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Córdoba (Spain)

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Travel Guide Europe Spain Andalusia Córdoba

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Cordoba Street

Cordoba Street

© All Rights Reserved therook

The city of Córdoba has had a long and important history on the Iberian peninsula. The town is located in the Guadalquivir river valley, which made for easy access to the natural resources in the nearby Morena Mountains. The city was the capital of the Roman province of Hispania Ulterior Baetica, which was the southwest corner of modern Spain. The city remained very important during the Byzantine Empire and during the Visigoth occupation.

Córdoba became the capital again during the 10th century when the Moors set up an independent Caliphate in Spain. The city had between 250,000 people and 500,000, which is larger then today. The city went by the Arabic name of Qurţuba(قرطبة) at that time, and was one of the most important and the biggest western European city at that time. During the 10th century the city built many amazing sights and flourished. Everything changed in 1236 when the city was retaken by the Catholic ruler Fernando III during the reconquista. After that the city got in decline, until the late 19th century and the arrival of many industries, and later tourism. The reason why people visit Córdoba today is because of the many wonderful medieval sights in the city to explore.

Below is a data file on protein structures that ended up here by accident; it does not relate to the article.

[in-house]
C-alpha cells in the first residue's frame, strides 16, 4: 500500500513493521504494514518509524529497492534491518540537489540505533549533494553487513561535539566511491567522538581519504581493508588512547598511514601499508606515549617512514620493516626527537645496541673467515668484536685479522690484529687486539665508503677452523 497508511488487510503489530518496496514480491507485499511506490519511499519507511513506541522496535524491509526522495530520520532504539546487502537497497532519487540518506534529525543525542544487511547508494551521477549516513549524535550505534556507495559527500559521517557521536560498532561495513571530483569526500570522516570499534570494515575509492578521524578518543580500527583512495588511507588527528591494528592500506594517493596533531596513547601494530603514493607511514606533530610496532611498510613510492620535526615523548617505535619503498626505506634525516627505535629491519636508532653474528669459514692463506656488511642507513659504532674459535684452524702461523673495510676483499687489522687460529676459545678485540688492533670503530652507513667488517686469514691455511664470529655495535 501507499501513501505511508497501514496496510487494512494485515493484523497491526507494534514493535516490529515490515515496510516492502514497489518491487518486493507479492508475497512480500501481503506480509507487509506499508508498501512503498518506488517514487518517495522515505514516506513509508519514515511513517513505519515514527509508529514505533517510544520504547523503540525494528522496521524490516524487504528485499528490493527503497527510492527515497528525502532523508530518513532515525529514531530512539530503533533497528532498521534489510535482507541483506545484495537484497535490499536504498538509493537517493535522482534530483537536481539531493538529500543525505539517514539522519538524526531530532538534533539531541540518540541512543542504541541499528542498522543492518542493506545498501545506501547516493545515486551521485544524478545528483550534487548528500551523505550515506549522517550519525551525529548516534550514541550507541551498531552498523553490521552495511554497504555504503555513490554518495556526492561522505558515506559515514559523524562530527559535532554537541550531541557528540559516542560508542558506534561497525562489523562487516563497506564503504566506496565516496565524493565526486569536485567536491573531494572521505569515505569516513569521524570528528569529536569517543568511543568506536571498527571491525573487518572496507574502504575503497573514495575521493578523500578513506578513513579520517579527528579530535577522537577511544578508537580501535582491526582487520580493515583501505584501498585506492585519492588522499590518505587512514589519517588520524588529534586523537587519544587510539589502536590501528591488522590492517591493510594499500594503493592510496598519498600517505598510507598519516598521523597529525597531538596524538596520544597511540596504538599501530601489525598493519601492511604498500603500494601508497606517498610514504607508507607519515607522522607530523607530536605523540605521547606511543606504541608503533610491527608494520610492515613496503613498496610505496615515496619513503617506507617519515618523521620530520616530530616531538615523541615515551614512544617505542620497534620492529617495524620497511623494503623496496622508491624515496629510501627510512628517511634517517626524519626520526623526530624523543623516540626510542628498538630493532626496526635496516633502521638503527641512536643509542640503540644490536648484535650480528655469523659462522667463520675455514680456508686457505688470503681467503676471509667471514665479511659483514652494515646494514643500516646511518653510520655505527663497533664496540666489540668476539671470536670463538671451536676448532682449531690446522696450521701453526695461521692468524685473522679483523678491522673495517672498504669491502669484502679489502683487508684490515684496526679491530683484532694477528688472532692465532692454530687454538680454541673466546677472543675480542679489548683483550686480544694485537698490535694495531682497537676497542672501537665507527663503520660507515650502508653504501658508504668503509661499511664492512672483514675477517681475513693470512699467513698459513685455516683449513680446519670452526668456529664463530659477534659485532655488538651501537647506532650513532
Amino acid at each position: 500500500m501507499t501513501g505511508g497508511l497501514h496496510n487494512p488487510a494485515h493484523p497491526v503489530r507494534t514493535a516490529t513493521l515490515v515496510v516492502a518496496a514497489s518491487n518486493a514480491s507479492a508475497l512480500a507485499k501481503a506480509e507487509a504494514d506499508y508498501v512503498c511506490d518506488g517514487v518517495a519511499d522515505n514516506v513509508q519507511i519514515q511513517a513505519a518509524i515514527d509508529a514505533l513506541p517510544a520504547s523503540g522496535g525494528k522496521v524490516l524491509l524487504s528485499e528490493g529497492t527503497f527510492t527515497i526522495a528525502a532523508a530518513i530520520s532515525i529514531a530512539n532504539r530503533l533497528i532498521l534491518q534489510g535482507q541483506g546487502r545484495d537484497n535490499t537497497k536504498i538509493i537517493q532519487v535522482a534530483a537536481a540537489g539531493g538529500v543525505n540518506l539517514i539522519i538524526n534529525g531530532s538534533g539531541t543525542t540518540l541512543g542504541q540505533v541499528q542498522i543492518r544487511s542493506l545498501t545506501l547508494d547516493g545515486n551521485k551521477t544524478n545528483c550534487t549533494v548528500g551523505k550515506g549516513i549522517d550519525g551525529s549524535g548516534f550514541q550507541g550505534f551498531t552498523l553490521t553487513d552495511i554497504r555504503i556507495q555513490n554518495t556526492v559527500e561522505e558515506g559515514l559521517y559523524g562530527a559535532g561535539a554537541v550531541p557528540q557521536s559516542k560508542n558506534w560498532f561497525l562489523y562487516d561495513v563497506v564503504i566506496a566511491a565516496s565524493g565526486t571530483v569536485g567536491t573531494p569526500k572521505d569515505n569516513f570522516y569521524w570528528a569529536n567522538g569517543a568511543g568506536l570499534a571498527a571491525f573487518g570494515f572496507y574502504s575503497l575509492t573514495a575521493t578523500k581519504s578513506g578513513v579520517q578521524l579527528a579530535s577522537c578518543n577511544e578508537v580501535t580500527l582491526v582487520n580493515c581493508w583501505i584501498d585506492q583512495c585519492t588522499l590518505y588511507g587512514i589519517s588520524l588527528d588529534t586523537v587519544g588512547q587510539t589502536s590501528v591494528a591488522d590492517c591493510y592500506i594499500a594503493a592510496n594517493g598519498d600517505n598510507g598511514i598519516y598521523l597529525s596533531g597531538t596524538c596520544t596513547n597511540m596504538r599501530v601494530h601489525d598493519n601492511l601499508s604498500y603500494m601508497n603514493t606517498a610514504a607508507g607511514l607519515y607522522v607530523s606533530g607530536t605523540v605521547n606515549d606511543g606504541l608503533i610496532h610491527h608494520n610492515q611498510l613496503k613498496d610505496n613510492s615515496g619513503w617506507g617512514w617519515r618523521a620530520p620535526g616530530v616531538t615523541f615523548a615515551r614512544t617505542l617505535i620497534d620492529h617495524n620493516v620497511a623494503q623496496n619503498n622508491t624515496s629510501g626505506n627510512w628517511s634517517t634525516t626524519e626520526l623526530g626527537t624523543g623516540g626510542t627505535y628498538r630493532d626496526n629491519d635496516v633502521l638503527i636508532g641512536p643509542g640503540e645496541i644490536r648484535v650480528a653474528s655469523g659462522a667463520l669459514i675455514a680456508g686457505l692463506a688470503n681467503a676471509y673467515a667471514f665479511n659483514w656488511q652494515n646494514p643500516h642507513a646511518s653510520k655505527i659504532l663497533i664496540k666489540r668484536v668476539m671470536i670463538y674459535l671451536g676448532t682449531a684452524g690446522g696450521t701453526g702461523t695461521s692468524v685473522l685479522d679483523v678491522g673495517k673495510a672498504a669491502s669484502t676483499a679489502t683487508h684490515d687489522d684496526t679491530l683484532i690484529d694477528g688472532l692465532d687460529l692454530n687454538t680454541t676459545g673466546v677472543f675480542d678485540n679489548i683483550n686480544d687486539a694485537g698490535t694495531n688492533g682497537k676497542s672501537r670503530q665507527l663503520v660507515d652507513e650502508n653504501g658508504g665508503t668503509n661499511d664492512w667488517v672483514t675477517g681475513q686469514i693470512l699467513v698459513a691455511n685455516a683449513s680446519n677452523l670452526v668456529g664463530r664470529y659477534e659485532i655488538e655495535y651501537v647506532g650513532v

The city is mainly divided between the north part of town and the southern part of town.



Sights and Activities


Cordoba_La Mezquita_31

Cordoba_La Mezquita_31

© All Rights Reserved david.byne

The Mezquita, which means mosque in Spanish, is a present day Roman Catholic Cathedral located in the city. This religious site has under gone many transformations over the centuries. It originally was a Roman temple and over a thousand columns in the current church made of jasper, onyx and marble mostly belonged to the original Roman temple and several other Roman building in the area. A new church was built on the foundation of the temple in 600 AD by the Visigoths. But when Moorish forces occupied the city in 711 they started to turn it into a mosque. At one time this mosque was the second largest in the muslim world. As the different rulers controlled the structure they left different things. This includes things like towers, larger columns and when the Christians took it back in 1236, re-consecrating it very quickly back into a church, alterations such as a royal chapel, replacing Islamic columns with Baroque style ones and a Renaissance style nave were built. Today the Mezquita is the most important church in Córdoba and entrance tickets cost €6.50.

Other Sights and Activities

  • Historic Centre of Córdoba - Visit the stunning old town of this amazing city that is also an UNESCO World Heritage Site.
  • Synagogue is a nice 14th century synagogue.
  • Walcha Cave was built in 1489.
  • Palace of Viana is an amazing 16th century palace.
  • Medina Az-Zahra, Cordoba

    Medina Az-Zahra, Cordoba

    © All Rights Reserved Mancunion